How to Be A Woman

Self-Portrait. Taken 10/5/2012. Canon Rebel XS.

Self-Portrait. Taken 10/5/2012. Canon Rebel XS.

Be confident, appear competent,
but don’t be cocky or bossy or bitchy.

Be compassionate and nurturing, but
never be angry, tired, anxious, or depressed.

Be smart, but not too smart, or
men won’t like you (it’s important that they like you).

Be different, so you stand out, but not too different,
lest you be labelled “crazy” or seen as a threat.

Be sexy, but not too sexy, and have sex,
but not too much and not with the wrong people.

Be fashionable, but remember that what you wear
and how you look is an instruction manual for how to treat you.

Be fit, be happy, be healthy, eat right, get enough sleep,
but never forget that your body is not merely your own.

Be all things to all people: wife, mother, dutiful daughter,
nurse, breadwinner, confessor, forgiver, fuck toy, personal assistant.

Be the one who circumvents, then reinvents all the rules and
false dichotomies. Be the one who dares the rest to try.


Author’s Note: I feel like I should say that I did not write this directed at men, so much as I wrote it to be directed at prevailing culture. There are very good men who are just as peeved about these things as we women are, and culture holds them to false dichotomies and stupid, arbitrary rules as well. Both groups suffer under rigid gender binaries. Maybe I’ll write a sequel called “How to Be A Man,” exploring that.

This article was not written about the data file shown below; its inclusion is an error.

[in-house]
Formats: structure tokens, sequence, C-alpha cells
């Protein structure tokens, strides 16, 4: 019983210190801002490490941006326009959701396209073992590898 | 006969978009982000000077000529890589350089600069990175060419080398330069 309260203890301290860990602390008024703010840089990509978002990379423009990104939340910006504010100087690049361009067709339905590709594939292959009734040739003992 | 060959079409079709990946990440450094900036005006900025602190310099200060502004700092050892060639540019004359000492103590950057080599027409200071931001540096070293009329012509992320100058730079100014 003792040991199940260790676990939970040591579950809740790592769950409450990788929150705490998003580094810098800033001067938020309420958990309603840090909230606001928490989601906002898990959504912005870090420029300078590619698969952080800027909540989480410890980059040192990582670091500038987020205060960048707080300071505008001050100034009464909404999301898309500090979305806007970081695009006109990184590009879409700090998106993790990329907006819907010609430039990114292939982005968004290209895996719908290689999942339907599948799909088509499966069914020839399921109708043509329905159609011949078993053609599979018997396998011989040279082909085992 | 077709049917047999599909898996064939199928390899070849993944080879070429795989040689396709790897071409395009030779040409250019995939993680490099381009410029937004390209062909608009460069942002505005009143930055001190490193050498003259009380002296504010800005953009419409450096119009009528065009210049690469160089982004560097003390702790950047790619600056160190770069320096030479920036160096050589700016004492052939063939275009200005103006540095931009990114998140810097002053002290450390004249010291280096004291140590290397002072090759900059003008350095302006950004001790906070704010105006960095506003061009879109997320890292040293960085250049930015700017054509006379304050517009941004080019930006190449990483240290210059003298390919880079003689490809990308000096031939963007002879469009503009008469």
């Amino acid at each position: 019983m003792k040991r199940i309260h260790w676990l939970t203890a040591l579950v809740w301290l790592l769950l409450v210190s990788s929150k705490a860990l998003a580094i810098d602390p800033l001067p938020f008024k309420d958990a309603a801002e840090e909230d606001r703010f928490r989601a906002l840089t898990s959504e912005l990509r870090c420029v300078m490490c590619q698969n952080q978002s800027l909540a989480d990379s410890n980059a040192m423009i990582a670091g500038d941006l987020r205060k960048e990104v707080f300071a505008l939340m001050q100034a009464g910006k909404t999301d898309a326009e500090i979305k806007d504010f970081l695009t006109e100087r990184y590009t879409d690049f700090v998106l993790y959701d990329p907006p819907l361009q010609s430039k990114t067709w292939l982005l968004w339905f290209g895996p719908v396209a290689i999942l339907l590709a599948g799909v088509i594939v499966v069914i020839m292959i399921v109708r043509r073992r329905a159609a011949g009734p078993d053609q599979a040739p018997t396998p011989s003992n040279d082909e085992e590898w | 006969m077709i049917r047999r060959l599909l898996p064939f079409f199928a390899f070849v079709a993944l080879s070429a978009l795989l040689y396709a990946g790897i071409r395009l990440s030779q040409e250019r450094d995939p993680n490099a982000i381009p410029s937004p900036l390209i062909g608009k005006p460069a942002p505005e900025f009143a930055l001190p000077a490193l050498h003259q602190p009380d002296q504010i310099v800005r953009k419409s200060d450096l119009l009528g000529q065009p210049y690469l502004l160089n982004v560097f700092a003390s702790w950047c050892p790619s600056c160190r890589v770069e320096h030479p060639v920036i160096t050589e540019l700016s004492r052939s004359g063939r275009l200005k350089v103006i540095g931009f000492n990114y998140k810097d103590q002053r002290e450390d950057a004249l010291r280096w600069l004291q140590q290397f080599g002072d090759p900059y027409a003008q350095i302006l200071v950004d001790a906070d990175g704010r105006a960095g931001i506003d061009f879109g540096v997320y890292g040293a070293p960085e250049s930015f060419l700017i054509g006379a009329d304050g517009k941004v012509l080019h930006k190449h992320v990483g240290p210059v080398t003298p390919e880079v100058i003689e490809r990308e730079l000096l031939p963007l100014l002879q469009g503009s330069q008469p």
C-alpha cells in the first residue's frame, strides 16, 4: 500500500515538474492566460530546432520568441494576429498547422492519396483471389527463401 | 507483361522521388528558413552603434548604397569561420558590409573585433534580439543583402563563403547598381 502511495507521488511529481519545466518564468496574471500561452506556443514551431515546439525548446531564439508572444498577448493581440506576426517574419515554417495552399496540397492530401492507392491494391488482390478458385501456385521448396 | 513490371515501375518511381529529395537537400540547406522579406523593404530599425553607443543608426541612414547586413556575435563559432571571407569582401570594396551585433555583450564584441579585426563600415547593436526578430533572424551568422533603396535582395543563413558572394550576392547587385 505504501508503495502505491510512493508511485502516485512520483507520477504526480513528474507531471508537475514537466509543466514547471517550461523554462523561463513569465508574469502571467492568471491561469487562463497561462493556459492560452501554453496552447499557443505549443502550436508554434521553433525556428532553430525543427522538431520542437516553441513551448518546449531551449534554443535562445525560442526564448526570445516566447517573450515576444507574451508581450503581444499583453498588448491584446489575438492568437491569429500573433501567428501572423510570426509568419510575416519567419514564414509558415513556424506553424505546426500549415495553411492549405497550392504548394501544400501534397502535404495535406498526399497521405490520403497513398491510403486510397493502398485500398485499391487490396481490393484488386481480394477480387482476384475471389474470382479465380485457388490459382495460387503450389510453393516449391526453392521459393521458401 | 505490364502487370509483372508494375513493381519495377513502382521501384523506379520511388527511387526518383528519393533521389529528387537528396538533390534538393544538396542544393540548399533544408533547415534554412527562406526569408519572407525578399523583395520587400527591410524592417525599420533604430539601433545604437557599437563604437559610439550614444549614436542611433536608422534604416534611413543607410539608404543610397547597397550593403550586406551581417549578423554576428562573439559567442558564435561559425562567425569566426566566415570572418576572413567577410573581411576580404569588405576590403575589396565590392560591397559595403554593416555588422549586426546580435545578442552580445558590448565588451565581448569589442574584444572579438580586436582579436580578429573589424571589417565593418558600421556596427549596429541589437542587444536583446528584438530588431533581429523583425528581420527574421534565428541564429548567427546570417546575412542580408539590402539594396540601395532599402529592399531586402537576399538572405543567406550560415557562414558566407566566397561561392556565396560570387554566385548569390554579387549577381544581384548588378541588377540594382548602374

A Few More Thoughts On Power: Use, Misuse, & Freeing Yourself from Toxic Power Plays

Self-portrait. Taken 10/24/2012. Canon Rebel XS.

Freedom, a self-portrait. Taken 10/24/2012. Canon Rebel XS.

I’ve written about power before, here, but it has been a recurrent theme in my life in the past year and a half or so.  Or maybe it always has been, and I’ve just become aware of it in the past year and a half or so.  Either way, it continues to crop up in conversation and dreams, in the songs I listen to and the songs I sing, in the movies I see and the books I read, so I’m going to roll with it, and trust that this theme is something that needs to move through me.

Yesterday, I had lunch with a couple of my girl friends.  As often happens, we got into some conversational space where we were complaining about some relationship power dynamics at work in our lives.  They both have the same issue with a particular power dynamic, and I got on a near sermon-level roll in the middle of Wendy’s about the power other people have over us and our lives, and that is what has me sitting here typing this blog post.